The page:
This is a letter of a different kind, an actual letter to an actual mother. It’s a letter to aspire to receive some day…remember this one the next time you’re teaching your children how to share and show compassion:
Dear Mrs. Gray,
You don’t know me, but I wanted to write you a letter.
My family and I are from Southern California, but we were visiting Utah last week for Thanksgiving. Last Sunday night we were trying to drive from Salt Lake to Park City, where we were staying with friends. A snow storm had blown in and the highway had several inches of snow by the time we made our way up the hill to Park City. The snow plows had not yet made their way to our stretch of highway and quickly we realized we were in trouble. Our California tires were no match for the snow and of course we didn’t have chains. We were following in the tire tracks of a big semi for a while, and so we were making progress up Parley’s Summit, but then our semi got stuck and we quickly came to a stop. Once stopped we couldn’t get the car moving again. There were cars all around us who were also getting stuck. If you didn’t have four wheel drive or some really good snow tires, you were out of luck. We thought we would have to wait a few hours until the snow plows came through and then have someone tow us into the plowed path. It was getting late, and our kids were tired and ready for bed.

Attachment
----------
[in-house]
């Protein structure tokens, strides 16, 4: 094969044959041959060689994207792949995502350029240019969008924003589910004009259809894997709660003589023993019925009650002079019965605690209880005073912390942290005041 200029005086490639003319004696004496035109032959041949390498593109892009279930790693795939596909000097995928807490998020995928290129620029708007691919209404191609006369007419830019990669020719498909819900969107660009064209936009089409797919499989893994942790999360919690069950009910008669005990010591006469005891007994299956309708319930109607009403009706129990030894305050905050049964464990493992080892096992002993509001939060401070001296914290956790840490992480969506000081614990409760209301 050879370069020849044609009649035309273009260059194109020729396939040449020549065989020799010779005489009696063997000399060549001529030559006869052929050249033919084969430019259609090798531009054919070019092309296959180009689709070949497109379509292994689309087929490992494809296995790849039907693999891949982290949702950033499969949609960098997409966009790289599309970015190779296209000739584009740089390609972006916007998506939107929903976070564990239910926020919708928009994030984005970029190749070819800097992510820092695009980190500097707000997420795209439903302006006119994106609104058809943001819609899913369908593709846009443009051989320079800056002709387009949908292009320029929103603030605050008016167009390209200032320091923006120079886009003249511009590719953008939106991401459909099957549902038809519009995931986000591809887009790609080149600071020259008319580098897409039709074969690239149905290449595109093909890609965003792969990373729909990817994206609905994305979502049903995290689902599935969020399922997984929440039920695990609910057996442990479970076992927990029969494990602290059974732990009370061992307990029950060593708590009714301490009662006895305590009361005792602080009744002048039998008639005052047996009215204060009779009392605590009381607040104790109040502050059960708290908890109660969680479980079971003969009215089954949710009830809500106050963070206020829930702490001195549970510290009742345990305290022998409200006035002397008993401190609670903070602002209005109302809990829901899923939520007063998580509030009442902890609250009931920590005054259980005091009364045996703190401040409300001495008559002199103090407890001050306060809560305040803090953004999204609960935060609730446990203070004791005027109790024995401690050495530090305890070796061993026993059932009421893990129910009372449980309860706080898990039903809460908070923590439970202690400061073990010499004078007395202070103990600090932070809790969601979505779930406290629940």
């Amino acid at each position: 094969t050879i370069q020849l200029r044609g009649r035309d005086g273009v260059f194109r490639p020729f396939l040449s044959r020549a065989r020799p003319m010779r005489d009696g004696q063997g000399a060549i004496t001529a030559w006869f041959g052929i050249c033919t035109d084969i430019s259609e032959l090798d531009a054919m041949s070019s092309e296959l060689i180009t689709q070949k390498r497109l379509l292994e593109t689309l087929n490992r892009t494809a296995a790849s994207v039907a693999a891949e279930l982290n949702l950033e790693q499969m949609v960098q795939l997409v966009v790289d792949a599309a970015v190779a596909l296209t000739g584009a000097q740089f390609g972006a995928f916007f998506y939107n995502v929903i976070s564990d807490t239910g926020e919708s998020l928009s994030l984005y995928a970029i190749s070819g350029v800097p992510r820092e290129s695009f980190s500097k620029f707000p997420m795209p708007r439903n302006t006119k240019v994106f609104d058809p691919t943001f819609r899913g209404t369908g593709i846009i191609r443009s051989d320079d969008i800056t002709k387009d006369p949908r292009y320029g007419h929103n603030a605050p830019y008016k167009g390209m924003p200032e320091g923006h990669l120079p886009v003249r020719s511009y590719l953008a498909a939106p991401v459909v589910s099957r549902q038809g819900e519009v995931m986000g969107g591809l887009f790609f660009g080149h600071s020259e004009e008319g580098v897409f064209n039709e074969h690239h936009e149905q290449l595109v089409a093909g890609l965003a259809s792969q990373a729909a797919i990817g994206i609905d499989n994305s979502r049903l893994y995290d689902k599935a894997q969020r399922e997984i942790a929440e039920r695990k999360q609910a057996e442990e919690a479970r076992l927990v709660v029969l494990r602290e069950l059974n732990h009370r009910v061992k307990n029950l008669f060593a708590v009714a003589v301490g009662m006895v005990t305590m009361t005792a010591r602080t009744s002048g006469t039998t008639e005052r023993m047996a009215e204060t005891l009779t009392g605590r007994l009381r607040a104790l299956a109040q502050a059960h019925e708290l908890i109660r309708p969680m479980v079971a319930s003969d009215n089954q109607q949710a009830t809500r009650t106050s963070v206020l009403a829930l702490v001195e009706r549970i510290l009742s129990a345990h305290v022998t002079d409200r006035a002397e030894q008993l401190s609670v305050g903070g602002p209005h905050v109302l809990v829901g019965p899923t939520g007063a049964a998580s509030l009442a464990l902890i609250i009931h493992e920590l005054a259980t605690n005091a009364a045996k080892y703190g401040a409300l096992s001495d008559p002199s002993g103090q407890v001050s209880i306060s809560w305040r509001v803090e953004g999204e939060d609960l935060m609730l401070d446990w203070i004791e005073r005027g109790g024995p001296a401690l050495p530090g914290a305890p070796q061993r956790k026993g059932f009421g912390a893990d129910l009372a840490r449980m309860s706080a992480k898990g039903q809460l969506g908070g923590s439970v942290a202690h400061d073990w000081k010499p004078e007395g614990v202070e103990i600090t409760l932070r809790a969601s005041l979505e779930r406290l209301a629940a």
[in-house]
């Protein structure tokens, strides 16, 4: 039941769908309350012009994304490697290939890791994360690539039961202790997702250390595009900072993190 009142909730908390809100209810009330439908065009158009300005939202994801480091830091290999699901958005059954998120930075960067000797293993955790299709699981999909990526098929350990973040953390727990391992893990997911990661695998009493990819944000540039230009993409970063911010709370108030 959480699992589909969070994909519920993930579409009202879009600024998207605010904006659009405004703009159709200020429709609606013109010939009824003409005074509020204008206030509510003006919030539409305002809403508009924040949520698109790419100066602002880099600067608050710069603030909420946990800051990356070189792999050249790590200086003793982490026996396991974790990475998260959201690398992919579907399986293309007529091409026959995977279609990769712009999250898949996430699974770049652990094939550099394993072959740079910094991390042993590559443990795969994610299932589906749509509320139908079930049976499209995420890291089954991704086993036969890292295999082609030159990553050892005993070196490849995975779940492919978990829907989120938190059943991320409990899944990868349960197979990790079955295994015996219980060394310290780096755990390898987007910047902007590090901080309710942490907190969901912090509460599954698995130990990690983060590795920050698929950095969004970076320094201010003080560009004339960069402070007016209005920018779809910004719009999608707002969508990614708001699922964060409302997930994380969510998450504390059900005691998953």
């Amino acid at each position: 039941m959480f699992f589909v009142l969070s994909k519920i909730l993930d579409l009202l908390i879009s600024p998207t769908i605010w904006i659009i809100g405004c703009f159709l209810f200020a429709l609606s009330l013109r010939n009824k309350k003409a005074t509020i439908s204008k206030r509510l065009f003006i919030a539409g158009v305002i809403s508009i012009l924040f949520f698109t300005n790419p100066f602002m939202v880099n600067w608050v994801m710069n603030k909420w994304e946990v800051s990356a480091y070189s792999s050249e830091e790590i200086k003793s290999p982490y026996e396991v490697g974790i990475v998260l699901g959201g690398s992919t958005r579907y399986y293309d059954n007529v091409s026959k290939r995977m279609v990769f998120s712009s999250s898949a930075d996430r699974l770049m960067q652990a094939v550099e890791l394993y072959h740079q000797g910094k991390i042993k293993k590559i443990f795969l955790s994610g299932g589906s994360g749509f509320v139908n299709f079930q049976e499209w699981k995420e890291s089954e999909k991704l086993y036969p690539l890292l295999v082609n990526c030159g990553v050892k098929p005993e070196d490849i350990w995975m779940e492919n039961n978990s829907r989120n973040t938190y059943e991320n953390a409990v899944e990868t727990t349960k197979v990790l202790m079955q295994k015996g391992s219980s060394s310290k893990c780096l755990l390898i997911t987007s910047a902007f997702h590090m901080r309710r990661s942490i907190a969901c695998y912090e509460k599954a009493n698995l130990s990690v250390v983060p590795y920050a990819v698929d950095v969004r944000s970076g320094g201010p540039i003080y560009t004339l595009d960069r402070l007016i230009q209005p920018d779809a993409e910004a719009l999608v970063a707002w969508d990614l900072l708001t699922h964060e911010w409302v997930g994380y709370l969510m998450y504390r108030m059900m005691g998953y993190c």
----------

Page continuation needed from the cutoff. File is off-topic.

You might wonder why I am telling you this story, but at this point your son Ben came to our rescue. He was driving behind us in a red pick up truck and when my husband got out to see how badly we were stuck, he asked if we needed help. Your son tried to give our bumper a push but we just got stuck again, the tires spinning and spinning. He could have just driven around us and been on his way like the hundreds of other cars, but your son pulled his truck in front of ours and grabbed a strap out of the back and tied our front bumber to the back of his truck. And then he pulled us ever so slowly up to the summit. Once we got to the top, he untied the strap (we were worried about braking on our way downhill and didn’t want to slide into his truck). But then he offered to follow us all the way down the hill to our exit in Park City, to make sure we didn’t get stuck again.
And so I wanted to write and tell you about your son, and the kindness he showed my family. I’m guessing, in typical teenage fashion, that he didn’t tell you what had happened that night. I’m betting he just came home and mentioned the storm in passing on his way to the fridge to grab a snack.
But I wanted to make sure you knew, and to thank you for raising the type of boy who would stop to help a stranger, even when it delayed his drive home by an hour or so on a dark and snowy night. My family and I are so grateful.
Brooke Reynolds and family
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Brooke is a mother of two, book designer, amateur sew-er, and lover of flip-flops. A former senior art director at Martha Stewart Living and Martha Stewart Kids, she writes at Inchmark, where this post first appeared.